To give you an idea of how little knowledge exists on this level, you might find an experience I had in the 1970s to be instructive.  One day, a man knocked on my door.  He was looking for scrap cars that he could buy and then sell them to the junkyard to make a few bucks.  He saw my old car in the driveway and wanted to know if I wanted to sell it.  Of course I didn’t.  But in the course of the conversation, he mentioned that a few days earlier he had gotten a car from an elderly couple.  It was a virtually new Buick station wagon, less than a year old.  Garaged at all times and with less than a 100 miles or so on the odometer each month.  According to him, it still had the new car smell.

Believe it or not, the old couple had told him to come and get it…they GAVE it to him…because it used too much gas and they were going to buy an economy car to save money!  If that wasn’t bad enough, he spent the next several days trying to sell that car for $100…and no one was interested.  In the end he sold it, the day before he visited my house, to a scrapyard for $75, whereupon the scrapyard crushed it for scrap metal. I could’ve cried!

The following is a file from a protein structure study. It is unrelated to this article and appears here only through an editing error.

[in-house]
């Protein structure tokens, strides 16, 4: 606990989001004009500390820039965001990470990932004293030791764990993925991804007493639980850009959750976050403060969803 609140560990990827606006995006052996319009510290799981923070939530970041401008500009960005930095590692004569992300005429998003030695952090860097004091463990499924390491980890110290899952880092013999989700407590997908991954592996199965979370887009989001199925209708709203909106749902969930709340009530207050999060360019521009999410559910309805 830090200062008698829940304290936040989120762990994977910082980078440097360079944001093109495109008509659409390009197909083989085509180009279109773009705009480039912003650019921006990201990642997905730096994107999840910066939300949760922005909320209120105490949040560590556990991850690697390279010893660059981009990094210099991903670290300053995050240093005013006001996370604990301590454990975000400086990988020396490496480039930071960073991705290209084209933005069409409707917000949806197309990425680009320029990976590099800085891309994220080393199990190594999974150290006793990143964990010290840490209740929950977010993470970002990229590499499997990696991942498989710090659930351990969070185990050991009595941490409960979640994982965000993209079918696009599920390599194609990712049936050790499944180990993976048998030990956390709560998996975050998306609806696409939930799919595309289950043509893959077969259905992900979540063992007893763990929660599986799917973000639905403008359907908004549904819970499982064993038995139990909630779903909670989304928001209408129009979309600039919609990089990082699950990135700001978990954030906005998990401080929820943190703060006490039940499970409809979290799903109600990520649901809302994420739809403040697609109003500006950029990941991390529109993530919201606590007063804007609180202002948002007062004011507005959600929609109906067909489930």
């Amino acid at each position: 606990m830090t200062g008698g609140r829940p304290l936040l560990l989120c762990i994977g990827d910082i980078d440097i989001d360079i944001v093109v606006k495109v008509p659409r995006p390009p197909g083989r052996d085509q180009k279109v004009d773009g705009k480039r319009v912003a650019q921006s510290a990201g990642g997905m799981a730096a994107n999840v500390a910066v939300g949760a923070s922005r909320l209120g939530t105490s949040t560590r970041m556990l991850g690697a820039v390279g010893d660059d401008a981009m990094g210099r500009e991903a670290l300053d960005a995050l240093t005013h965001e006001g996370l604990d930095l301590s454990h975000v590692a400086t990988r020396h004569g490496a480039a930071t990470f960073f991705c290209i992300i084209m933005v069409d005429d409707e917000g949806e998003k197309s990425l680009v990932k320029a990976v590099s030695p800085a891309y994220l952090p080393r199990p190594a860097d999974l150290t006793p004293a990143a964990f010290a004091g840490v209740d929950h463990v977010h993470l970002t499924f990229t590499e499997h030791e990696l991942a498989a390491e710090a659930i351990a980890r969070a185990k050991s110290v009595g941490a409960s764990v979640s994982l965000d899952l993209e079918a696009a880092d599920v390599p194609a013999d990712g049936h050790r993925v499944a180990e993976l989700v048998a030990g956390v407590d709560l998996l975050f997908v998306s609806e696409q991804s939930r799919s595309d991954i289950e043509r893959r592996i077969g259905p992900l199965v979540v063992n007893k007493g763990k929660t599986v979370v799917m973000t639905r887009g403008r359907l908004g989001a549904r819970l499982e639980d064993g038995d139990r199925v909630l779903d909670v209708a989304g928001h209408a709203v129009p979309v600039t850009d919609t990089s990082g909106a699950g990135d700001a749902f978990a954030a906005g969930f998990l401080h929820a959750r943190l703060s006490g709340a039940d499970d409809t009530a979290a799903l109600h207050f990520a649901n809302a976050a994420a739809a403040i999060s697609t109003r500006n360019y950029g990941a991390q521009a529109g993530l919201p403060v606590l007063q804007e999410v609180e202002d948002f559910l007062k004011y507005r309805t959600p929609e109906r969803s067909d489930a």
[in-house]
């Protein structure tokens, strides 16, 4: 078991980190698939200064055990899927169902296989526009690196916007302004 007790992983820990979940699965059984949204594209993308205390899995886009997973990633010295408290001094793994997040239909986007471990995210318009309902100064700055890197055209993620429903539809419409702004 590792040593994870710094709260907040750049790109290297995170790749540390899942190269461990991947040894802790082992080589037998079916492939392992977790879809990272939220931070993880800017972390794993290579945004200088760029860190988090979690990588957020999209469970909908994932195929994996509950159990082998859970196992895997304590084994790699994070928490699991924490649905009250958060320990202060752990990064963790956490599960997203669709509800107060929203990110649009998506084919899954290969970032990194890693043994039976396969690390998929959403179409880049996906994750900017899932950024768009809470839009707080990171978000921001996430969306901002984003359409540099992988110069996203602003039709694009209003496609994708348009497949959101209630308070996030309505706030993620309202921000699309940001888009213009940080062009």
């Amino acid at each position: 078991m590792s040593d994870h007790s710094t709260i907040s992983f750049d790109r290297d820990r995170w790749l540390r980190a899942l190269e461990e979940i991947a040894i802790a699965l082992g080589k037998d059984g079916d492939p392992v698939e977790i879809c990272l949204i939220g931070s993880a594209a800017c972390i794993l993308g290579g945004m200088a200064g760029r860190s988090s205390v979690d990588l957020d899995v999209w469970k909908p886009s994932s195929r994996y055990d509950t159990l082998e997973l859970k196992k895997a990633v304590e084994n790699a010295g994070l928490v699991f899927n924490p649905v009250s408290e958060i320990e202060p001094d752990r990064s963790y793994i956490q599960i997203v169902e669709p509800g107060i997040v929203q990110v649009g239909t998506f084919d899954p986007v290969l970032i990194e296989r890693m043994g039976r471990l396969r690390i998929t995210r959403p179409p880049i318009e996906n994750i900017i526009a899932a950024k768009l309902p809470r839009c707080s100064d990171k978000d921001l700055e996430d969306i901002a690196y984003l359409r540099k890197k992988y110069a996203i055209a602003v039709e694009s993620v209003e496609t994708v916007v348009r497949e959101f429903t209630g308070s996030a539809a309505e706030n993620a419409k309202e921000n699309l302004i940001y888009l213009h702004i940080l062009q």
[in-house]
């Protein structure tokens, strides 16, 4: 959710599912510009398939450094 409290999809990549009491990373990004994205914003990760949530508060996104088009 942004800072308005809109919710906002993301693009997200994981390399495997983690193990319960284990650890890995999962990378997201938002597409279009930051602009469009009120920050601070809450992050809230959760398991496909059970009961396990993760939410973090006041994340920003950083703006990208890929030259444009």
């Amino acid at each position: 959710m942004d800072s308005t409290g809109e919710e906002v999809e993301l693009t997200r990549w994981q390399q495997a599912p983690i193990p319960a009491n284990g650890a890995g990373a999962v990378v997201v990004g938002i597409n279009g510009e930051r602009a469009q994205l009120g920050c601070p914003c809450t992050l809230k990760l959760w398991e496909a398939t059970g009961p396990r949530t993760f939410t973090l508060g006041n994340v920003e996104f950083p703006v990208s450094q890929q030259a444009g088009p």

What’s the moral of all this?  Just because that nice, new economy car gets 30mpg on the highway, that doesn’t necessarily make it an economy car.  As you’ve read, there are many more factors involved.

Me? I’d rather have a big, old, comfortable, safe car (such as my ’93 Buick Roadmaster Estate Wagon) than one made from tin foil that they’ll have to cut me out of with a pair of scissors if I have a minor accident.

What about you?

Richard Marmo

June 24, 2009